Apparently both paying for sex and prices that respond to market forces go way back in our evolutionary heritage.
TIME MAGAZINE - In a recent study of macaque monkeys in Indonesia, researchers found that male primates "paid" for sexual access to females — and that the going rate for such access dwindled as the number of available females went up....
Researchers, who studied the monkeys for some 20 months, found that males offered their payment up-front, as a kind of pre-sex ritual. It worked. After the females were groomed by male partners, female sexual activity more than doubled, from an average of 1.5 times an hour to 3.5 times. The study also showed that the number of minutes that males spent grooming hinged on the number of females available at the time: The better a male's odds of getting lucky, the less nit-picking time the females received.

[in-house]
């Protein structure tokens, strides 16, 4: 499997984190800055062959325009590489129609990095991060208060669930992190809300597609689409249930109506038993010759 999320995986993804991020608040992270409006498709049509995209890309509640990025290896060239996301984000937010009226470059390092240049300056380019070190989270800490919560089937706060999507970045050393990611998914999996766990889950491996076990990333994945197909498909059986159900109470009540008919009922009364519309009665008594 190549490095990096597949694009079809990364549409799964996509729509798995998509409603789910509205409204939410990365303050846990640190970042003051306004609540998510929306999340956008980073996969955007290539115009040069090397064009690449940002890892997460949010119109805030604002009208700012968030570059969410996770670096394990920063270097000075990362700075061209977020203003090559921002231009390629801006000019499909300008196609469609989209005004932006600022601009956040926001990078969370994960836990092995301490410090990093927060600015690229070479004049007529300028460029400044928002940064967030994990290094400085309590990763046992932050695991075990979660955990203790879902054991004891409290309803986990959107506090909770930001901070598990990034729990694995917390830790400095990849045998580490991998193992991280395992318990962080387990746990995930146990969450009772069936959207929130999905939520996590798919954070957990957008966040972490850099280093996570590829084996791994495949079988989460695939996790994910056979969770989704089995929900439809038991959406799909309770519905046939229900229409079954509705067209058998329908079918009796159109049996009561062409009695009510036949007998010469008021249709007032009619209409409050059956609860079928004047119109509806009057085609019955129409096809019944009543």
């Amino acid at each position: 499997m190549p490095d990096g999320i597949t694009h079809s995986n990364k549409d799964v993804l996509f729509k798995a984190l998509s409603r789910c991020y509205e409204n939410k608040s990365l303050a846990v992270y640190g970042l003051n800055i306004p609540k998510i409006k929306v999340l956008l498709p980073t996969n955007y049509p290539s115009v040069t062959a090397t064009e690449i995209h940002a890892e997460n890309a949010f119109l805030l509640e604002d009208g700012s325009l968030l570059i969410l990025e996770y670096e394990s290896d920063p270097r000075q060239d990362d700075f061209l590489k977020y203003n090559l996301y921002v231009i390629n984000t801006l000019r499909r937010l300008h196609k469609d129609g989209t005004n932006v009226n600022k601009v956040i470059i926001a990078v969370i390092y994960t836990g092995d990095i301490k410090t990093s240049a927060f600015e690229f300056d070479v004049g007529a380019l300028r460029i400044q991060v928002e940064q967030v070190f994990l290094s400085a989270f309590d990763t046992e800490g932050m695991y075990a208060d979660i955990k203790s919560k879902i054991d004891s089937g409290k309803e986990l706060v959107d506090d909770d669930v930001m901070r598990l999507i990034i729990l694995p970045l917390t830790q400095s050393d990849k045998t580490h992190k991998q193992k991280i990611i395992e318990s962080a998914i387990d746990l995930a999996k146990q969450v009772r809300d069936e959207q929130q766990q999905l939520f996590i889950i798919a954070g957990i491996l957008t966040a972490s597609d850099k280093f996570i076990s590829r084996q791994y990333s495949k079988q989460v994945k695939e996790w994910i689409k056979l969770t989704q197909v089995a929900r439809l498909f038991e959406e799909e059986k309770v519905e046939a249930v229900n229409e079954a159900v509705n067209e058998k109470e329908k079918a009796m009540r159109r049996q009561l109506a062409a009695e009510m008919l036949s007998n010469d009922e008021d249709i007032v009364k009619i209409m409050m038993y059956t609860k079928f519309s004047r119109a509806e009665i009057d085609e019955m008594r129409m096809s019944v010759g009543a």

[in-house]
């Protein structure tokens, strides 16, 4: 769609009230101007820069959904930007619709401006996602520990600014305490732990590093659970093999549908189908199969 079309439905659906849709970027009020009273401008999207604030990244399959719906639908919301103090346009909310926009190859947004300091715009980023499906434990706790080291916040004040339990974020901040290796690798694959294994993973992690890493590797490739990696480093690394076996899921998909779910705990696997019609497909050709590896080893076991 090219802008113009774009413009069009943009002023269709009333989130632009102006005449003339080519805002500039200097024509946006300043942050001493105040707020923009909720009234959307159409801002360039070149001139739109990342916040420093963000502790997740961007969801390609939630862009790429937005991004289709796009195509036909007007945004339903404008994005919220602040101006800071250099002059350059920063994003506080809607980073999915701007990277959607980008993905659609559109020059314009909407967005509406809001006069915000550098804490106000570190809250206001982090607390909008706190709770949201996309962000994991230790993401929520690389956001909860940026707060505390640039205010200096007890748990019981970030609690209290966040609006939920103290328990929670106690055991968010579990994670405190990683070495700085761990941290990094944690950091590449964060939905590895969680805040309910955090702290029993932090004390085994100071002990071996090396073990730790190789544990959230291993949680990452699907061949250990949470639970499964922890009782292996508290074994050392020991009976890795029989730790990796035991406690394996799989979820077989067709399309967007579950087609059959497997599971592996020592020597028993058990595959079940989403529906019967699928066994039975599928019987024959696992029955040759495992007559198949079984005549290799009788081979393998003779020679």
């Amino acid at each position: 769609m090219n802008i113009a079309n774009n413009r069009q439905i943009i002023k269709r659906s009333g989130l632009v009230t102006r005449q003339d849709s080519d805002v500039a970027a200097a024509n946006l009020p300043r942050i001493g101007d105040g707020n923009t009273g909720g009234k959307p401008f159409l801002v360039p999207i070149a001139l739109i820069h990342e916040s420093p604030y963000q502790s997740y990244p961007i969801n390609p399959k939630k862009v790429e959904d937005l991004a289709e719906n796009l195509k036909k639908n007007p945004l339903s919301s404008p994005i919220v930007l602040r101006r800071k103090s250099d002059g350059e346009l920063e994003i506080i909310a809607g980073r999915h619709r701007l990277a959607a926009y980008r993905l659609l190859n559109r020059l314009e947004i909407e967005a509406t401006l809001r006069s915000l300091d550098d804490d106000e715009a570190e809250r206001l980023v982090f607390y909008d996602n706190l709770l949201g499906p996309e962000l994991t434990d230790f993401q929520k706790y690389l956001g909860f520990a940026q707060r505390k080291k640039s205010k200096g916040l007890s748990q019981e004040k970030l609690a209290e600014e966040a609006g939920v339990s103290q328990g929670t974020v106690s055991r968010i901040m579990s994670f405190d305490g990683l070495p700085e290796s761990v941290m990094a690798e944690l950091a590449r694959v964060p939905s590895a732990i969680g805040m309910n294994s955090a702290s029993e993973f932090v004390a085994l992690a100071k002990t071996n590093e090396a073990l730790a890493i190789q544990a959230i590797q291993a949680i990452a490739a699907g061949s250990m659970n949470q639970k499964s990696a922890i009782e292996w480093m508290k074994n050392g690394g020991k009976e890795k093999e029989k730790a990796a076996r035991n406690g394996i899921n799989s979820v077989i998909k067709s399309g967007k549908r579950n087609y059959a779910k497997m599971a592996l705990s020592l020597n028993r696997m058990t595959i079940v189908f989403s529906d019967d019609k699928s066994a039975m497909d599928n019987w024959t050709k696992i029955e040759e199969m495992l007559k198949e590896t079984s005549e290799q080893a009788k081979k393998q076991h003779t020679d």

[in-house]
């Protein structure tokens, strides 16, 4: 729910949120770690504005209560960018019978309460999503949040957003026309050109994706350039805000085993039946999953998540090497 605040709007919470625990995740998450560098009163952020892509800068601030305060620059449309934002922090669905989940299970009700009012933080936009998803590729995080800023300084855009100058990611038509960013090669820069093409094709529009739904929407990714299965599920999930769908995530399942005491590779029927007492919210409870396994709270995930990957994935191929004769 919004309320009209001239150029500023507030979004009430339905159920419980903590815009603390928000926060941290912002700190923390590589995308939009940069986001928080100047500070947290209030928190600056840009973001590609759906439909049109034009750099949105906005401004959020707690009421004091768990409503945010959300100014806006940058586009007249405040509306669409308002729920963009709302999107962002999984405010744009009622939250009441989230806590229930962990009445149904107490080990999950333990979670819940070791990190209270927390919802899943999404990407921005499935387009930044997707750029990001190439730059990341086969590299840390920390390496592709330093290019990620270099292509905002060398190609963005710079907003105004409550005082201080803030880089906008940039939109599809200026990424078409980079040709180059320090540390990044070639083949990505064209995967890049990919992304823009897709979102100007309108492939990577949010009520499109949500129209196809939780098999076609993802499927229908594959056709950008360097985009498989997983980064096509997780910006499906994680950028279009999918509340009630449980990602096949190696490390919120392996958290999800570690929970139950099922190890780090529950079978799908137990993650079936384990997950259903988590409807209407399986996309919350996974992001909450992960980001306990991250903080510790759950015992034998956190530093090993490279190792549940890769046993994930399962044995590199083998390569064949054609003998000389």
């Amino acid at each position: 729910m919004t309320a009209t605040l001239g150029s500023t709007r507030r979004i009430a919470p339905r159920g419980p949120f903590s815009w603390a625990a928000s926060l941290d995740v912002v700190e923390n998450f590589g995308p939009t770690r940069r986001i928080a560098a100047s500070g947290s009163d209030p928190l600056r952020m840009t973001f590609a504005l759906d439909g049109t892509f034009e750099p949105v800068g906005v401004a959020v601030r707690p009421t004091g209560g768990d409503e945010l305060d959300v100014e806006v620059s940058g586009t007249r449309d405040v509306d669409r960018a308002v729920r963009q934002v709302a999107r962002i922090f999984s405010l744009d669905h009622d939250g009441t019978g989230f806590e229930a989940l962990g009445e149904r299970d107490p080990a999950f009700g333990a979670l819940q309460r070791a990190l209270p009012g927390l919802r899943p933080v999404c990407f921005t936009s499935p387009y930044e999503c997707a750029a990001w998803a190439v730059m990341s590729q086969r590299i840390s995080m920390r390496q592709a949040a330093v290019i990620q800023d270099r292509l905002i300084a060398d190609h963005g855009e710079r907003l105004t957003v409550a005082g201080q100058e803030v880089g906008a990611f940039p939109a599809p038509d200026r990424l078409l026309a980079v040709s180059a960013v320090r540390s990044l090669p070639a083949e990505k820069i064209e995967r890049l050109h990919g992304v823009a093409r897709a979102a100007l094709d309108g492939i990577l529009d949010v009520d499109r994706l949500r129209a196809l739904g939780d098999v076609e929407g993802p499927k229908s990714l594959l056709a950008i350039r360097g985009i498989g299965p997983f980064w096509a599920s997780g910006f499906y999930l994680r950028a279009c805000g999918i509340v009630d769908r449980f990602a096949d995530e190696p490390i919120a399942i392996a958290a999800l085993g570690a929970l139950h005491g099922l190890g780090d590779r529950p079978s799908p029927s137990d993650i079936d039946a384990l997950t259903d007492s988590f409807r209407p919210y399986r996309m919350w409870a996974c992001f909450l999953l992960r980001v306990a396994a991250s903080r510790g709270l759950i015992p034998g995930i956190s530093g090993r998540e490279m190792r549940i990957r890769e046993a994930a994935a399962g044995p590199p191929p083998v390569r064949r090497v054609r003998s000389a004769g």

And whether you're one of the cool kids matters too, lead researcher Michael Gumert told Discovery News:
"Powerful individuals can take more and give less than low-ranked individuals can," he said, suggesting that such corruption of the fair trade ideal appears to be an inherent facet of primate social life that can apply to everything from monkey sex to human politics. High-ranking females can also skew the system because, in the case of macaques, they demand more attention before they agree to mate.
(Photo by researcher Michael Gumert from Discovery News.)